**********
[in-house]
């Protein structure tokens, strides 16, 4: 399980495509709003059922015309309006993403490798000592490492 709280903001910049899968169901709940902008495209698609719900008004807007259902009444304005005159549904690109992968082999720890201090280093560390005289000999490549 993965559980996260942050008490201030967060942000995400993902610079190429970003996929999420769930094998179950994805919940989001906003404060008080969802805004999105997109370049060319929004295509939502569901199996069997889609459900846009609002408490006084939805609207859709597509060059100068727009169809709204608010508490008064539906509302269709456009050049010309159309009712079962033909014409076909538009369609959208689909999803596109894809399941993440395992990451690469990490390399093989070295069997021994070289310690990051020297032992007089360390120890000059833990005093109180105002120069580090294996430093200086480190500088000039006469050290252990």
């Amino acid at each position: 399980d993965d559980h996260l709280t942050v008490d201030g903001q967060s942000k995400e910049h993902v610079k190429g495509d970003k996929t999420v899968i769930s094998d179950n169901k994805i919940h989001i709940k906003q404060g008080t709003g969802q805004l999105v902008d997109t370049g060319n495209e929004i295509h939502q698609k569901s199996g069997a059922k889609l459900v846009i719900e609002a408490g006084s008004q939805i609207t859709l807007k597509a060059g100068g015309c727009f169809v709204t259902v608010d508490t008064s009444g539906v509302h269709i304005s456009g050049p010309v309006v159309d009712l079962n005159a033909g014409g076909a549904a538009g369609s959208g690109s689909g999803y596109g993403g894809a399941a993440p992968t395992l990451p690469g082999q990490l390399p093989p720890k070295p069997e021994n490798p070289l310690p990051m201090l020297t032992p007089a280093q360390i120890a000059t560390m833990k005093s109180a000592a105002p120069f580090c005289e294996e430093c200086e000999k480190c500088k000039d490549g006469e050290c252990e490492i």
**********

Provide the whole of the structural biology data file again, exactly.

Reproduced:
[in-house]
């Protein structure tokens, strides 16, 4: 399980495509709003059922015309309006993403490798000592490492 709280903001910049899968169901709940902008495209698609719900008004807007259902009444304005005159549904690109992968082999720890201090280093560390005289000999490549 993965559980996260942050008490201030967060942000995400993902610079190429970003996929999420769930094998179950994805919940989001906003404060008080969802805004999105997109370049060319929004295509939502569901199996069997889609459900846009609002408490006084939805609207859709597509060059100068727009169809709204608010508490008064539906509302269709456009050049010309159309009712079962033909014409076909538009369609959208689909999803596109894809399941993440395992990451690469990490390399093989070295069997021994070289310690990051020297032992007089360390120890000059833990005093109180105002120069580090294996430093200086480190500088000039006469050290252990």
């Amino acid at each position: 399980d993965d559980h996260l709280t942050v008490d201030g903001q967060s942000k995400e910049h993902v610079k190429g495509d970003k996929t999420v899968i769930s094998d179950n169901k994805i919940h989001i709940k906003q404060g008080t709003g969802q805004l999105v902008d997109t370049g060319n495209e929004i295509h939502q698609k569901s199996g069997a059922k889609l459900v846009i719900e609002a408490g006084s008004q939805i609207t859709l807007k597509a060059g100068g015309c727009f169809v709204t259902v608010d508490t008064s009444g539906v509302h269709i304005s456009g050049p010309v309006v159309d009712l079962n005159a033909g014409g076909a549904a538009g369609s959208g690109s689909g999803y596109g993403g894809a399941a993440p992968t395992l990451p690469g082999q990490l390399p093989p720890k070295p069997e021994n490798p070289l310690p990051m201090l020297t032992p007089a280093q360390i120890a000059t560390m833990k005093s109180a000592a105002p120069f580090c005289e294996e430093c200086e000999k480190c500088k000039d490549g006469e050290c252990e490492i």